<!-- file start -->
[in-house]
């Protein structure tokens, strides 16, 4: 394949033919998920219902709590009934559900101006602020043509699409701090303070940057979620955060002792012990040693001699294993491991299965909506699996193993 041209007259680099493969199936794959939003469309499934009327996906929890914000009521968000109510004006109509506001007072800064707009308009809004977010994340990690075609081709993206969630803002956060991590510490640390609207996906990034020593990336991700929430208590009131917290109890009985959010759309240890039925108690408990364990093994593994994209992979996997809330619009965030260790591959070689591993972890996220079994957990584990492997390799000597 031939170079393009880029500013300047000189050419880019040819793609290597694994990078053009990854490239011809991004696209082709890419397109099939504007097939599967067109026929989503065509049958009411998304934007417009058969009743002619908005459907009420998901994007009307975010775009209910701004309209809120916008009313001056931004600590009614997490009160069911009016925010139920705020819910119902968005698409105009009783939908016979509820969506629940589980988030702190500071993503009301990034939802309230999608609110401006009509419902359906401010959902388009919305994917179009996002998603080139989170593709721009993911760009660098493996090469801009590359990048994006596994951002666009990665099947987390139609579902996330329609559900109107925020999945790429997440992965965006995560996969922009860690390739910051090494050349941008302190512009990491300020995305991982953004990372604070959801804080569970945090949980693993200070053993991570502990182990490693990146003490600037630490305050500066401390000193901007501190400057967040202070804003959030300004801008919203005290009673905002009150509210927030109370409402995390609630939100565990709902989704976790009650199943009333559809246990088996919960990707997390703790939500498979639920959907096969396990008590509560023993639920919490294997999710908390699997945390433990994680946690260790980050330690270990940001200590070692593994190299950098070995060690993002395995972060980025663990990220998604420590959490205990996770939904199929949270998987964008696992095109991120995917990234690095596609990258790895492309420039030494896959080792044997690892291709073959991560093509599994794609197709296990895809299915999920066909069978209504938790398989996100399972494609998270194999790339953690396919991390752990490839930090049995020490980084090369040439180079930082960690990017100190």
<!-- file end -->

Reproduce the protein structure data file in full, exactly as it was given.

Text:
[in-house]
């Protein structure tokens, strides 16, 4: 394949033919998920219902709590009934559900101006602020043509699409701090303070940057979620955060002792012990040693001699294993491991299965909506699996193993 041209007259680099493969199936794959939003469309499934009327996906929890914000009521968000109510004006109509506001007072800064707009308009809004977010994340990690075609081709993206969630803002956060991590510490640390609207996906990034020593990336991700929430208590009131917290109890009985959010759309240890039925108690408990364990093994593994994209992979996997809330619009965030260790591959070689591993972890996220079994957990584990492997390799000597 031939170079393009880029500013300047000189050419880019040819793609290597694994990078053009990854490239011809991004696209082709890419397109099939504007097939599967067109026929989503065509049958009411998304934007417009058969009743002619908005459907009420998901994007009307975010775009209910701004309209809120916008009313001056931004600590009614997490009160069911009016925010139920705020819910119902968005698409105009009783939908016979509820969506629940589980988030702190500071993503009301990034939802309230999608609110401006009509419902359906401010959902388009919305994917179009996002998603080139989170593709721009993911760009660098493996090469801009590359990048994006596994951002666009990665099947987390139609579902996330329609559900109107925020999945790429997440992965965006995560996969922009860690390739910051090494050349941008302190512009990491300020995305991982953004990372604070959801804080569970945090949980693993200070053993991570502990182990490693990146003490600037630490305050500066401390000193901007501190400057967040202070804003959030300004801008919203005290009673905002009150509210927030109370409402995390609630939100565990709902989704976790009650199943009333559809246990088996919960990707997390703790939500498979639920959907096969396990008590509560023993639920919490294997999710908390699997945390433990994680946690260790980050330690270990940001200590070692593994190299950098070995060690993002395995972060980025663990990220998604420590959490205990996770939904199929949270998987964008696992095109991120995917990234690095596609990258790895492309420039030494896959080792044997690892291709073959991560093509599994794609197709296990895809299915999920066909069978209504938790398989996100399972494609998270194999790339953690396919991390752990490839930090049995020490980084090369040439180079930082960690990017100190």